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Paralegal Courses


LAW1300: Legal Research and Writing

This class is an introduction to the court system and the many types of research tools and methods used in a law office. Students study the law library and its functions, learn to distinguish between primary and secondary authority, learn to locate cases and verify their authority, and learn to brief cases. (45/3/0/3)

LAW1301: Introduction to Law and Ethics

History and nature of law, with emphasis placed on the role of the paralegal. Introductory survey of substantive and procedural law. Relationships between the paralegal, attorney, co-workers, and the general public are stressed. Ethical issues, such as attorney advertising, unauthorized practice of law, confidentiality, conflicts of interest, and other practical aspects of ethics are covered. Students learn to demonstrate an understanding of the nature of law and the paralegal’s role within the profession. (45/3/0/3)

LAW1303: Criminal Law and Procedure

Students learn the principles of criminal accountability and the constitutional and procedural protections provided to an accused person. The course is focused primarily on constitutional rights and generic substantive criminal law and procedure. Students learn to use and understand the Texas Penal Code and the Texas Code of Criminal Procedure. Particular attention is devoted to the role of the paralegal in a criminal law practice. (45/3/0/3)

LAW1304: Personal Injury

This course covers various theories under which an injured party may seek redress for physical and economic injuries, including intentional torts, negligence, and strict liability. The course also covers bodily injury damage and property damage, as well as other types of compensation, such as worker’s compensation. Students learn the practical aspects of personal injury practice as covered from both the plaintiff’s and defense perspectives. (45/3/0/3)

LAW1305: Interviewing and Investigation

Civil jurisprudence and investigative techniques are studied in this class. Throughout the course, students learn to combine an understanding of basic legal principles with an ethical approach to investigations. Emphasis is placed on the use of public resources for the various types of investigations which students will encounter in actual practice after graduation. (45/3/0/3)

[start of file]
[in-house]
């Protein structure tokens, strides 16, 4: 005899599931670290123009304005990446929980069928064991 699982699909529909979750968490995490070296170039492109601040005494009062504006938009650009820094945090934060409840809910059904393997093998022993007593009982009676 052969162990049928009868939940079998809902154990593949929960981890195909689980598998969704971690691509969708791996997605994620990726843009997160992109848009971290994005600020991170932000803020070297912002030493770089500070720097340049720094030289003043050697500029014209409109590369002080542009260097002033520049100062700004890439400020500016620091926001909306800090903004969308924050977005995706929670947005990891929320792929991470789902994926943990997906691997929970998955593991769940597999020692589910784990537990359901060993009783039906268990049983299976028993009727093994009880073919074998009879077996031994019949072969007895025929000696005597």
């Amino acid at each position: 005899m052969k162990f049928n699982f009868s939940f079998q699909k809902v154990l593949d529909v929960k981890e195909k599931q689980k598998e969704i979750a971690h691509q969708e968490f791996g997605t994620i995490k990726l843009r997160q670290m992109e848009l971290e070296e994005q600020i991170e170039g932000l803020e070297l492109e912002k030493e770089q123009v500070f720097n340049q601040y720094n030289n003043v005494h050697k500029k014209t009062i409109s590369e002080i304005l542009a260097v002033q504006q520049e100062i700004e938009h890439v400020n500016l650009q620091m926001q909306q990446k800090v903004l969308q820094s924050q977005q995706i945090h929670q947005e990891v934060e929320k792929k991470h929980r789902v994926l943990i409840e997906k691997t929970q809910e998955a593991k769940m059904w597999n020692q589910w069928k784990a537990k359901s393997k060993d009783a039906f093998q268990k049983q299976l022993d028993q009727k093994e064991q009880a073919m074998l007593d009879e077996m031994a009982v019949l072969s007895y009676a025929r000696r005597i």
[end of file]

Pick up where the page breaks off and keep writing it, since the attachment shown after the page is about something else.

LAW1306: Wills, Trusts and Probate

Theory of this subject is understood by utilizing the code and textual material. The law of Wills is studied, and students learn to produce a written Will and probate documents. Each aspect of probate practice is reviewed, with emphasis on the paralegal’s role in such a practice. Students study and learn how to prepare probate documents, applying different methods of probating a Will and an intestate estate as practical assignments. Appropriate terminology and the requirements of law offices practicing in this area are examined. Basic tax and estate planning principles are also covered. (45/3/0/3)

LAW1307: Civil Procedure

This course covers the initiation, discovery, and management of civil cases in state and federal court, from the beginning of the suit through trial and appeal. Topics include the resolution of jurisdictional questions, preparation and management of pre-trial discovery, development and understanding of evidence issues, summarizing depositions, and preparation of witnesses for deposition and trial. Further, students learn to prepare pleadings and trial notebooks. Finally, students are familiarized with e-filing, e-discovery, and various case management systems such as ProDoc®. (45/3/0/3)

LAW2301: Corporate and Business Law

Students study various forms of business organizations and laws affecting business organizations. Subjects covered include sole proprietorships, partnerships, corporations, limited liability companies, and the law of agency. Students learn to prepare documents necessary
to create each form of business organization including the incorporation of business. Practical assignments are given to assist in understanding various concepts of law within a business environment. (45/3/0/3)

LAW2302: Family Law

This is a detailed study of legal aspects of family law. Subject matter includes marriage, divorce, marital property, child custody, support, termination, and adoption. Students learn to prepare the common documents directly related to the practice of family law. Equally important, students learn to understand the legal theories behind the documents they prepare. (45/3/0/3)

LAW2303: Intellectual Property

In this course, students gain a basic understanding of legal protection given to works of authorship, trade secrets, trademarks, and patents. Students learn the foundation of this area of law and the practical considerations encountered in the practice of intellectual property law. (45/3/0/3)